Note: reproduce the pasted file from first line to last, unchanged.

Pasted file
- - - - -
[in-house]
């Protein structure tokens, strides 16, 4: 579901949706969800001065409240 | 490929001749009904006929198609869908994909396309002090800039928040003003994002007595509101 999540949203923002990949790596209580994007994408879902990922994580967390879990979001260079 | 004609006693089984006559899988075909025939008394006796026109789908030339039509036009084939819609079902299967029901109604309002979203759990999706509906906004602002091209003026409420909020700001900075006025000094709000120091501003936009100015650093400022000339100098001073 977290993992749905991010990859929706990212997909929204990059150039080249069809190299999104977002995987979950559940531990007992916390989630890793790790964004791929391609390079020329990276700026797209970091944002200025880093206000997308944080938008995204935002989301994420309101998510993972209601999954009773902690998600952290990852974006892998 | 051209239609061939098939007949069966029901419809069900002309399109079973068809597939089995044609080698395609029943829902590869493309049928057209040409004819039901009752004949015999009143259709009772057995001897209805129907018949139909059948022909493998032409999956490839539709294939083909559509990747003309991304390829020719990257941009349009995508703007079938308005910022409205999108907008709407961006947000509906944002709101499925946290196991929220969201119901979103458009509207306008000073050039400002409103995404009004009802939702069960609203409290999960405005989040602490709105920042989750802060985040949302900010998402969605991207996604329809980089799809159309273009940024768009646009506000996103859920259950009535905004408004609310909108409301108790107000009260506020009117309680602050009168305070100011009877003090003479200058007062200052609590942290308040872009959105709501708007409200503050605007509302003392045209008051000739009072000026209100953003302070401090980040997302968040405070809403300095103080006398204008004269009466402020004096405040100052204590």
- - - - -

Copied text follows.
[in-house]
């Protein structure tokens, strides 16, 4: 579901949706969800001065409240 | 490929001749009904006929198609869908994909396309002090800039928040003003994002007595509101 999540949203923002990949790596209580994007994408879902990922994580967390879990979001260079 | 004609006693089984006559899988075909025939008394006796026109789908030339039509036009084939819609079902299967029901109604309002979203759990999706509906906004602002091209003026409420909020700001900075006025000094709000120091501003936009100015650093400022000339100098001073 977290993992749905991010990859929706990212997909929204990059150039080249069809190299999104977002995987979950559940531990007992916390989630890793790790964004791929391609390079020329990276700026797209970091944002200025880093206000997308944080938008995204935002989301994420309101998510993972209601999954009773902690998600952290990852974006892998 | 051209239609061939098939007949069966029901419809069900002309399109079973068809597939089995044609080698395609029943829902590869493309049928057209040409004819039901009752004949015999009143259709009772057995001897209805129907018949139909059948022909493998032409999956490839539709294939083909559509990747003309991304390829020719990257941009349009995508703007079938308005910022409205999108907008709407961006947000509906944002709101499925946290196991929220969201119901979103458009509207306008000073050039400002409103995404009004009802939702069960609203409290999960405005989040602490709105920042989750802060985040949302900010998402969605991207996604329809980089799809159309273009940024768009646009506000996103859920259950009535905004408004609310909108409301108790107000009260506020009117309680602050009168305070100011009877003090003479200058007062200052609590942290308040872009959105709501708007409200503050605007509302003392045209008051000739009072000026209100953003302070401090980040997302968040405070809403300095103080006398204008004269009466402020004096405040100052204590």